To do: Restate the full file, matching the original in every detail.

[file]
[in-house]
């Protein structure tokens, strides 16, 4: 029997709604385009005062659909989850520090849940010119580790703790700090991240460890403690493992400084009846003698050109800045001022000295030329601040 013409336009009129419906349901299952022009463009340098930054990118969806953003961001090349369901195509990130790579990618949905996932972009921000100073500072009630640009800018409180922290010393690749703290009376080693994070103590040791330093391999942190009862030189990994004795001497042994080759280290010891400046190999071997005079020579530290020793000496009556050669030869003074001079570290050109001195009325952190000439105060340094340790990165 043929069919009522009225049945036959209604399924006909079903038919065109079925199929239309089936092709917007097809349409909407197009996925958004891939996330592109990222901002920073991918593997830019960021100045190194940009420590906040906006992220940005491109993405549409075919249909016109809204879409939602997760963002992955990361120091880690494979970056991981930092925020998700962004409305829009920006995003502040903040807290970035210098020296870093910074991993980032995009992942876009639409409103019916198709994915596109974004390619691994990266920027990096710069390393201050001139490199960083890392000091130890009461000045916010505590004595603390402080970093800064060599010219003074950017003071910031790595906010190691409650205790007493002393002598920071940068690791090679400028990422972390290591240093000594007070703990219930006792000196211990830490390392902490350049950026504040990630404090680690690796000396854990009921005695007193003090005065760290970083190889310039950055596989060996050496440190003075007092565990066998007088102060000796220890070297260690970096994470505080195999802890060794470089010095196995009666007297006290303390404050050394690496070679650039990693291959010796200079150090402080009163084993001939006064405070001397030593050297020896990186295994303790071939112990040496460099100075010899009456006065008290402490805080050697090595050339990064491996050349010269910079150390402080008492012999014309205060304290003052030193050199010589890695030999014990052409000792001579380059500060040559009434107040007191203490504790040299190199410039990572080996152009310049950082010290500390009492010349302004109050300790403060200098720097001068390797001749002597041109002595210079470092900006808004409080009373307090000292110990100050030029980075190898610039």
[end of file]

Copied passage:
[in-house]
């Protein structure tokens, strides 16, 4: 029997709604385009005062659909989850520090849940010119580790703790700090991240460890403690493992400084009846003698050109800045001022000295030329601040 013409336009009129419906349901299952022009463009340098930054990118969806953003961001090349369901195509990130790579990618949905996932972009921000100073500072009630640009800018409180922290010393690749703290009376080693994070103590040791330093391999942190009862030189990994004795001497042994080759280290010891400046190999071997005079020579530290020793000496009556050669030869003074001079570290050109001195009325952190000439105060340094340790990165 043929069919009522009225049945036959209604399924006909079903038919065109079925199929239309089936092709917007097809349409909407197009996925958004891939996330592109990222901002920073991918593997830019960021100045190194940009420590906040906006992220940005491109993405549409075919249909016109809204879409939602997760963002992955990361120091880690494979970056991981930092925020998700962004409305829009920006995003502040903040807290970035210098020296870093910074991993980032995009992942876009639409409103019916198709994915596109974004390619691994990266920027990096710069390393201050001139490199960083890392000091130890009461000045916010505590004595603390402080970093800064060599010219003074950017003071910031790595906010190691409650205790007493002393002598920071940068690791090679400028990422972390290591240093000594007070703990219930006792000196211990830490390392902490350049950026504040990630404090680690690796000396854990009921005695007193003090005065760290970083190889310039950055596989060996050496440190003075007092565990066998007088102060000796220890070297260690970096994470505080195999802890060794470089010095196995009666007297006290303390404050050394690496070679650039990693291959010796200079150090402080009163084993001939006064405070001397030593050297020896990186295994303790071939112990040496460099100075010899009456006065008290402490805080050697090595050339990064491996050349010269910079150390402080008492012999014309205060304290003052030193050199010589890695030999014990052409000792001579380059500060040559009434107040007191203490504790040299190199410039990572080996152009310049950082010290500390009492010349302004109050300790403060200098720097001068390797001749002597041109002595210079470092900006808004409080009373307090000292110990100050030029980075190898610039």